Eventually, her seizures settled and on day 4 she was shifted to ward with stable vitals. Two days later we received her back in ICU with the compliant of severe dyspnea and precordial pain overnight. Another chest x-ray (Figure 2 - showing basal homogenous opacities suggestive of aspiration pneumonitis with bilateral blunt CP angles suggesting mild pleural effusion. The central line was below carina so it was slightly readjusted). As she was diagnosed with aspiration pneumonitis and the treatment was started for the same. But her dyspnea persisted and was later accompanied with hemodynamic instability (day 8). At this time, despite increased volume administration, increased norepinephrine dosing was required to maintain an adequate mean arterial pressure.  A contrast enhanced CT chest was planned and it showed massive bilateral pleural effusion (more on right) especially on dependent parts with atelectic right middle lobe and consolidation present. Also fluid was seen in oblique fissure of lung. Mild pericardial high attenuation collection with mediastinal collection effusion with cardiomegaly was present. The CVC was seen in right subclavian vein entering into superior part of SVC (Figure 3), traversing along its medial wall and its tip reaching up to the junction between SVC and aorta (Figure 4). The terminal end appeared to be in right atrium. Small pocket of air was also noted in anterior mediastinum with minimal mediastinal high attenuation collection. The air in mediastinum was due to the small air instilled during the transfusion of fluids.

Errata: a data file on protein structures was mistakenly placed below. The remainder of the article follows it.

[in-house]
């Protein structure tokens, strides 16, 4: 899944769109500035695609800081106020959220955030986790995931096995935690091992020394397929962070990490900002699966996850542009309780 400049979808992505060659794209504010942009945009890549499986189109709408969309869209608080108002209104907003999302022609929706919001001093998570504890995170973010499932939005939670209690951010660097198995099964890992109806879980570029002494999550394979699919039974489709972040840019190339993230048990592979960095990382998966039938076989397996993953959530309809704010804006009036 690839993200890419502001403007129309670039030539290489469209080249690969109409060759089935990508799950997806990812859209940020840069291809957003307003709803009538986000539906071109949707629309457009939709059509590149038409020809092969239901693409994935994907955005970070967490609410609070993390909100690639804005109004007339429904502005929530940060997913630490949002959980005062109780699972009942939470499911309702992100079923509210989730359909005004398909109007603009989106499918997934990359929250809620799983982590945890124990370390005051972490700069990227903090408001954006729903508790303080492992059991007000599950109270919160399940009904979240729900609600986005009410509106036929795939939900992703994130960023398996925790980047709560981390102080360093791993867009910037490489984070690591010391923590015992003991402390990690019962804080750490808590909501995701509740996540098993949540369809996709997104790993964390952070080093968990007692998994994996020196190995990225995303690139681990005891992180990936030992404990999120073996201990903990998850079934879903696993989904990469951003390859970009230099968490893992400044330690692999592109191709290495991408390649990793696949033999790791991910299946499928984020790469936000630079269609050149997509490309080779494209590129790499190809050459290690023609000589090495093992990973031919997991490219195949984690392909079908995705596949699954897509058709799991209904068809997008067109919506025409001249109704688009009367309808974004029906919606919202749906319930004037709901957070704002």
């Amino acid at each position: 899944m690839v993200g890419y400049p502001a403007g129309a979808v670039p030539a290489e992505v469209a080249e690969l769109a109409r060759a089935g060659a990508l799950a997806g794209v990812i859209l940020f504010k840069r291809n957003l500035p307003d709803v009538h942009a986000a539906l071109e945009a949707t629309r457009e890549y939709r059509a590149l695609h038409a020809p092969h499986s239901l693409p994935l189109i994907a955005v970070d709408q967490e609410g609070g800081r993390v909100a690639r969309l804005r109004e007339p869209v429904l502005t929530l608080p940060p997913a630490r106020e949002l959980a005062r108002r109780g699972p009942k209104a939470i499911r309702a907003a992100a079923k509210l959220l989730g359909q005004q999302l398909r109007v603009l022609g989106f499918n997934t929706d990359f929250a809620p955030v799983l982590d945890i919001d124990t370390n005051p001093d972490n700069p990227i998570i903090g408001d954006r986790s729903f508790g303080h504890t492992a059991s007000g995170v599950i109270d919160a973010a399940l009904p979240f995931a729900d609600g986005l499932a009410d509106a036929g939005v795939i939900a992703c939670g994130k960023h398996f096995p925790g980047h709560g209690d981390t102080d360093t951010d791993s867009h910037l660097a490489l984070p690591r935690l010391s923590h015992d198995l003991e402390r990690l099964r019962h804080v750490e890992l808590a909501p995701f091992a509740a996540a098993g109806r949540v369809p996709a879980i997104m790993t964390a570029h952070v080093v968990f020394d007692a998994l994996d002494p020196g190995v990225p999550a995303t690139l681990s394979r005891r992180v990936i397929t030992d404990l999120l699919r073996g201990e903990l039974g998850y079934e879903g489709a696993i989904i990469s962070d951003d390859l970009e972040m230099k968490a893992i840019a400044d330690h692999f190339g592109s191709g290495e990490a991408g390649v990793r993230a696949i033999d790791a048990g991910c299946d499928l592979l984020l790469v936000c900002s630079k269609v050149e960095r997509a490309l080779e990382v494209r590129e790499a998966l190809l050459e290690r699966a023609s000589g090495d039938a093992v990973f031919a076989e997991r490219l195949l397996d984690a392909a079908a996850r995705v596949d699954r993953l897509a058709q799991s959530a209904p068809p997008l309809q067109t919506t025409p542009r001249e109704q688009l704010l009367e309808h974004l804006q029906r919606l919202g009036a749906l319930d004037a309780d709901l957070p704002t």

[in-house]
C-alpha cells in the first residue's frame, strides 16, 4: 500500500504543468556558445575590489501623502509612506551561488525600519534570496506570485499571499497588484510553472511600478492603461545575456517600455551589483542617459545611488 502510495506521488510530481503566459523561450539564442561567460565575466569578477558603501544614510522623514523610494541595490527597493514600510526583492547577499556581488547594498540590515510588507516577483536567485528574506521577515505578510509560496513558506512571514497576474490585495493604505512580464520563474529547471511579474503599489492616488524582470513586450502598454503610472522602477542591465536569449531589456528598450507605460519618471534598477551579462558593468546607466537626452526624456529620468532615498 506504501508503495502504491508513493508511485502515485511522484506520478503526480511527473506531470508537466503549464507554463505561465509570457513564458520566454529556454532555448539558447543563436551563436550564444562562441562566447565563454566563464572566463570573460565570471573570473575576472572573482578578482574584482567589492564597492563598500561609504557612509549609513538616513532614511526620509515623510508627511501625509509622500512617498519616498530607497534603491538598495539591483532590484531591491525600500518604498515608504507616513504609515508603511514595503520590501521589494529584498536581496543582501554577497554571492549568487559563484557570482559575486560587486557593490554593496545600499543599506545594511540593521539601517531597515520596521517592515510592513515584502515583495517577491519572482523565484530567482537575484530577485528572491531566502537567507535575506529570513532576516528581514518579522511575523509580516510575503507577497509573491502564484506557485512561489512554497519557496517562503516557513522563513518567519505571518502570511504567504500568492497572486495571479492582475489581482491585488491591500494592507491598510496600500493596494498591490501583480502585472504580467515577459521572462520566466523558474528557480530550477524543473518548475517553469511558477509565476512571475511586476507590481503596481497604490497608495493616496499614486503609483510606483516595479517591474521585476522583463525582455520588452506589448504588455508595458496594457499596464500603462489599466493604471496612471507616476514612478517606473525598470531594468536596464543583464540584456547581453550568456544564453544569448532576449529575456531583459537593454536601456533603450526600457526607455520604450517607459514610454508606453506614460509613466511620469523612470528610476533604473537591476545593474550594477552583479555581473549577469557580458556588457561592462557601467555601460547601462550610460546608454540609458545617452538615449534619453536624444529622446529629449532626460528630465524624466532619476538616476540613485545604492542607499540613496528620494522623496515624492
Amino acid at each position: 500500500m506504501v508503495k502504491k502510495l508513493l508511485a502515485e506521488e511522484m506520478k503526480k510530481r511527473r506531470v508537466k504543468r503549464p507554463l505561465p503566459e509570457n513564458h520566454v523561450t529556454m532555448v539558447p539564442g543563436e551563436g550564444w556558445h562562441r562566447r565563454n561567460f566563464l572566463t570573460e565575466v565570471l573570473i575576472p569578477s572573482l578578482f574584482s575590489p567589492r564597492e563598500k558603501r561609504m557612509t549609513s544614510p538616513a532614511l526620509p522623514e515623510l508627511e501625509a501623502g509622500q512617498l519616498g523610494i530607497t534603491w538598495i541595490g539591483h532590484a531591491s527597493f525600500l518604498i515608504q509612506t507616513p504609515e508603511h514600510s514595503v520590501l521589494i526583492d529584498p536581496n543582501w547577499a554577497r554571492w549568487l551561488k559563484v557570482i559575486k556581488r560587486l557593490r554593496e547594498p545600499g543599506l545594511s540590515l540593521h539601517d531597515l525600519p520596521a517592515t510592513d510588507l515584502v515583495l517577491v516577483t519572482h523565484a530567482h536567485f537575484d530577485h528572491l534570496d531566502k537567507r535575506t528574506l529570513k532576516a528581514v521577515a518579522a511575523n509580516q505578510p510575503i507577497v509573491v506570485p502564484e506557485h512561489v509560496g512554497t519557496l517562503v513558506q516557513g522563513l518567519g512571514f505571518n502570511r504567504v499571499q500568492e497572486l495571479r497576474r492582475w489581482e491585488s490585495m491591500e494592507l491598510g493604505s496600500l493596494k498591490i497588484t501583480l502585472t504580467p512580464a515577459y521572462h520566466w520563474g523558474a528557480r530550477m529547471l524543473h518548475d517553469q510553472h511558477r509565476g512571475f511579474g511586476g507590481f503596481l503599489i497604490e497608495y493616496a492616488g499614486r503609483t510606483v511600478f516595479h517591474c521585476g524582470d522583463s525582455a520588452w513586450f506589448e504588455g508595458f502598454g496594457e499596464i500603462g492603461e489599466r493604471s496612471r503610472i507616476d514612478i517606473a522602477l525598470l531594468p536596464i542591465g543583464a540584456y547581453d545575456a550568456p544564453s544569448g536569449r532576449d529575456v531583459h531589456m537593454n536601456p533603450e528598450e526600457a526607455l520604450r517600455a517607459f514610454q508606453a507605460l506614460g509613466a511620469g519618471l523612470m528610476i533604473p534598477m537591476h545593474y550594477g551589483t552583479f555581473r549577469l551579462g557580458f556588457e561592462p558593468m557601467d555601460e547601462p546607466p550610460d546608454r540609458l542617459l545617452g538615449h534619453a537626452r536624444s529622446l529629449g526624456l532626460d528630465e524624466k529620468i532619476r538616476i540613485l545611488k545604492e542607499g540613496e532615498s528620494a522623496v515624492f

A peripheral line was secured and this mal positioned catheter was removed and patient was kept under observation. Patient was hemodynamically stable for 24 hours after which she was shifted to ward.

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Since the introduction of CVC insertion in 1945, this has been widely used. More than 15% of patients undergoing CVC placement presented with complications out of which 5% to 19% were mechanical, 5% to 26% were infectious and 2% to 26% were thrombotic in nature.6

In the year 1979, Duntley et al. studied 34 case reports and observed catheter-related vessel injury and resulting hydrothorax in 61 patients.7